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DIALOGUE AND CONFLICT RESOLUTION IN ISLAM – (PART 1)

In the name of Allah, the Compassionate, the Merciful.

“Islam offers dialogue as the just and sure way of resolving conflicts!”

Humanity has come a long way. Huge strides in various fields have been taken. Unthought-of frontiers have been opened. Fantastic discoveries in the fields of science, technology, information and communication have been recorded and significant progress in these and other fields made. Today, we are living in a global village.

One important progress made is in the sphere of international relations. After centuries of bloody wars and conflicts, today at the threshold of the 21st century, humanity is searching for new ways of resolving conflict between its various components. In this search, men are turning to universal traditions for inspiration. One of these traditions, which have a lot to offer in this respect, is Islam. And this paper is a modest attempt to explore what this complete way of life, which not unjustifiably, has the greatest claim to peace, has to offer.

Islam offers dialogue as the just and sure way of resolving conflicts. To begin with, Islam is a faith of dialogue and its Holy Scripture, the Noble Quran, is also a book of dialogue. A cursory look through the pages of the Book, reveals the highest form of objective, constructive and beautiful dialogue between all manner of people and at all levels of human relationship.

There are examples of dialogue between Allah Himself and His creatures (angels, prophets, pious men and women etc); between prophets and their people (believers and non-believers alike); between upright men and women who struggle in the cause of truth and justice and their people who strive in falsehood and transgression, and so on. We even find in the Noble Qur’an lengthy dialogue between Allah, the Exalted and Satan, the accursed. Below are a few examples for verification.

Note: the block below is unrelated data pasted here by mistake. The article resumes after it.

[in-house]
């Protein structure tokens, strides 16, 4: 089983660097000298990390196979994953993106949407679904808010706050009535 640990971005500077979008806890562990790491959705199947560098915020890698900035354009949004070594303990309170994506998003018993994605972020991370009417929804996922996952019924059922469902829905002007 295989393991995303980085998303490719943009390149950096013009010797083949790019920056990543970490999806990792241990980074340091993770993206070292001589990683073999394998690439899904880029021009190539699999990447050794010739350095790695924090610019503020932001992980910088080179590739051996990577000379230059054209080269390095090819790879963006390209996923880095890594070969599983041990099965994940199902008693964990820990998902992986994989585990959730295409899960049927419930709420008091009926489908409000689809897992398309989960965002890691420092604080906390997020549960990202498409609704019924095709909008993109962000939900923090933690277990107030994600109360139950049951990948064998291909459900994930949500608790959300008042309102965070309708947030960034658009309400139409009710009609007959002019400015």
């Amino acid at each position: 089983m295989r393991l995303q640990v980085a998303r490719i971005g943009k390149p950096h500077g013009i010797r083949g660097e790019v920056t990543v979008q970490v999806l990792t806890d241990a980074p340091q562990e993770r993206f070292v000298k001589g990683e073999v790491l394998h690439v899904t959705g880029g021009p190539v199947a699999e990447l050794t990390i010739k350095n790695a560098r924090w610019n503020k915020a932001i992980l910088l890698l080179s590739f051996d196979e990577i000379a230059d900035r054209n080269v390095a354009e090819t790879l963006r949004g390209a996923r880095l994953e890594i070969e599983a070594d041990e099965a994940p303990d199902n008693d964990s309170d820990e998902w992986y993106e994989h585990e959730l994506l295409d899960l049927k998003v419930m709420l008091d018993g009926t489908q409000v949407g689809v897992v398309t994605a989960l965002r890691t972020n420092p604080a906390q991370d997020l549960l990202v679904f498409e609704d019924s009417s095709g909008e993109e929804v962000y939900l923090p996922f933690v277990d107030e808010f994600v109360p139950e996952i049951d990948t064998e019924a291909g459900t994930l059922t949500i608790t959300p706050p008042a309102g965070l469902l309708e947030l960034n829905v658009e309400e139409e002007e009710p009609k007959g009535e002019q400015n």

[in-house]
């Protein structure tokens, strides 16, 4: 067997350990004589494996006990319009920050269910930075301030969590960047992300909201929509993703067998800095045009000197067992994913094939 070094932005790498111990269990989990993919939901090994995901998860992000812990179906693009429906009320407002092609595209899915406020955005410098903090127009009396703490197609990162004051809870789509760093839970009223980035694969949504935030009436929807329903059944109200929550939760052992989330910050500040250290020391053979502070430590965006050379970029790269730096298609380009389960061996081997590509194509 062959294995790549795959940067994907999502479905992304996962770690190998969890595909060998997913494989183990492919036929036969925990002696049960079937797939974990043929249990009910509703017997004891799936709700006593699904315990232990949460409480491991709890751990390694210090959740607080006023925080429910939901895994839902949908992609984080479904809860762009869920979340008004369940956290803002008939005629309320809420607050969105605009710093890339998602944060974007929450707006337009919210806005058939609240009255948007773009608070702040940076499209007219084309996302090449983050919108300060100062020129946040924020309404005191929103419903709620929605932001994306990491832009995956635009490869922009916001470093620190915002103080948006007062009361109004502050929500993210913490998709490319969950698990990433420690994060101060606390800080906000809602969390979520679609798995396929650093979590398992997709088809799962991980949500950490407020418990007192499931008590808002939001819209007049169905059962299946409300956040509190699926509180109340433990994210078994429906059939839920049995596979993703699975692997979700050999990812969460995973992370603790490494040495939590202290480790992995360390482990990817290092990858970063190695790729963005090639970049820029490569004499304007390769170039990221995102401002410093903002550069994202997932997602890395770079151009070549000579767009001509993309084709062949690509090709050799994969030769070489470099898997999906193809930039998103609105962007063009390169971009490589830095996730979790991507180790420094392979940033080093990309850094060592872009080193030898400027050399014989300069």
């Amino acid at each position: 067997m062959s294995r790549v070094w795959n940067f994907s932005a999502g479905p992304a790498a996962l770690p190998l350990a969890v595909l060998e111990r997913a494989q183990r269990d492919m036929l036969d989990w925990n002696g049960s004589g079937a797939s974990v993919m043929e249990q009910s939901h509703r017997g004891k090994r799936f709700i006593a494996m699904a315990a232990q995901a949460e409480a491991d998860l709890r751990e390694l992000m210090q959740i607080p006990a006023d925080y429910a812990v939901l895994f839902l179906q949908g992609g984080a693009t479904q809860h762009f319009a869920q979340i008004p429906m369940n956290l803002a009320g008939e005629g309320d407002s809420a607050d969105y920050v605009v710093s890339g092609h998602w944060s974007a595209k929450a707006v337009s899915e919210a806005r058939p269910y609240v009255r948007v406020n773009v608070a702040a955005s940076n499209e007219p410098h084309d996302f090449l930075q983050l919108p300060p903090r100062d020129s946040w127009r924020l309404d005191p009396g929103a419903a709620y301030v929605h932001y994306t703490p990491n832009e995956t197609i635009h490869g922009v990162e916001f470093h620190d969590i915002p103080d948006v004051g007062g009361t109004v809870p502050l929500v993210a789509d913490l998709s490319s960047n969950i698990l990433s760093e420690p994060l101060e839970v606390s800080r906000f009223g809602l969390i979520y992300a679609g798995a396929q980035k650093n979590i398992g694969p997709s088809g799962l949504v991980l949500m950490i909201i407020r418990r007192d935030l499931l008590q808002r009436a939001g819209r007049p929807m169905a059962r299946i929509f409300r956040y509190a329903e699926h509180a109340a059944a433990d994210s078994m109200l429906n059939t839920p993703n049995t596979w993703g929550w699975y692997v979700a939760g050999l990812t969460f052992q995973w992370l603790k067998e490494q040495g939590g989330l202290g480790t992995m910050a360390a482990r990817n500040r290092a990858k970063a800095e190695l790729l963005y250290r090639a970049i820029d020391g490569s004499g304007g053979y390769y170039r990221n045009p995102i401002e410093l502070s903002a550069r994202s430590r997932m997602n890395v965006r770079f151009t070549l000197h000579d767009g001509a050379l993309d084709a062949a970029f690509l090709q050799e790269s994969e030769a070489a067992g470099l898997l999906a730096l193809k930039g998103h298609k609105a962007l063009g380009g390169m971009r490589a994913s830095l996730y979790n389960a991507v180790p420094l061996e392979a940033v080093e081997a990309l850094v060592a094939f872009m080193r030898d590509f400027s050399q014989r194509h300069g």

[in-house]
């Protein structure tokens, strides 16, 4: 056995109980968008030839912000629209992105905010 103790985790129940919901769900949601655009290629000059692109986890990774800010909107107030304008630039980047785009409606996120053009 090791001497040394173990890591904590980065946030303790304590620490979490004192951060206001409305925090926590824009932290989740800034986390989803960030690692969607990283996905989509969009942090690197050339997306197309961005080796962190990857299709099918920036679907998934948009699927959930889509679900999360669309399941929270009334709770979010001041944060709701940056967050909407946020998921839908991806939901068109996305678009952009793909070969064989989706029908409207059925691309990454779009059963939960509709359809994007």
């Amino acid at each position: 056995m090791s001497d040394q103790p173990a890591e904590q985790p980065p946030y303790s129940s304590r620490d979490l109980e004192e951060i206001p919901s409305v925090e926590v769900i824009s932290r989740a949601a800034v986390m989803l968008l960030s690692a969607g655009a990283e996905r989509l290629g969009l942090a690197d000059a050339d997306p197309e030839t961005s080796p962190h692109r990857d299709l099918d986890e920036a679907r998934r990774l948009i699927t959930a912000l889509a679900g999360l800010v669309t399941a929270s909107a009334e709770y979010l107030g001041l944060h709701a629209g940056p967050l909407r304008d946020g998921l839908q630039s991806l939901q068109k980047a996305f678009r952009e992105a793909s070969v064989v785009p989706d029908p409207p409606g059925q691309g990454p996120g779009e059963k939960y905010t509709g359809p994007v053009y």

In Surah Al-Baqarah, we find the following dialogue between Allah (SWT) and the Angels:

And (remember) when your Lord said to the Angels:

“Verily I am going to place (mankind) generations after generations on earth”. They said: “Will you place therein those who will make mischief therein and shed blood while we glorify you with praises and thanks and sanctify you?” He said: “I know that which you do not know”. (2:30-31).

In Surah Hud, we read the following dialogue between Prophet Noah and the leaders of his people who opposed his mission:

And indeed we sent Noah to his people (and he said):

“I have come to you as a plain warner. That you worship none but Allah, surely, I fear for you the torment of a painful Day.” The Chiefs of the disbelievers among his people said: “We see you but a man like ourselves, nor do we see that any follow you but the meanest among us and they (too) followed you without thinking. And we do not see in you any merit above us, infact we think you are a liar.”

He said, “O my people! Tell me if I have a clear proof from my Lord, and a mercy (Prophethood) has come to me from Him, but that (mercy) has been obscured from your sight, shall we compel you to accept it when you have a strong hatred for it.” (12:25-28).

In the same Surah, there is further dialogue between no less than five other prophets and their people, including Hud, Salih, Lut and Shu’aib (12:50-60; 61-69; 77-83; and 84-95).

In an extreme instance, we find dialogue between Allah (SWT) and the lowest of his creatures, Satan! When Satan disobeyed his Lord’s command to prostrate to Adam, the following dialogue ensued:

(Allah) said: “What prevented you that you did not prostrate when I commanded you?” (Satan) answered: “I am better than him; you created me from fire, and him you created from clay.”(7:12)

The foregoing is but a minimal example of the lively and constructive dialogue presented by the Qur’an to its readers so that they may learn the culture of listening to the other view.

ETHICS OF DIALOGUE:

Islam accords dialogue ­- any type of dialogue – a high position of respect. First of all, it considers the principal tool of dialogue – the word – as very important and worthy of attention. This is clear from the following parable in which a good word is portrayed as a fruit-bearing tree.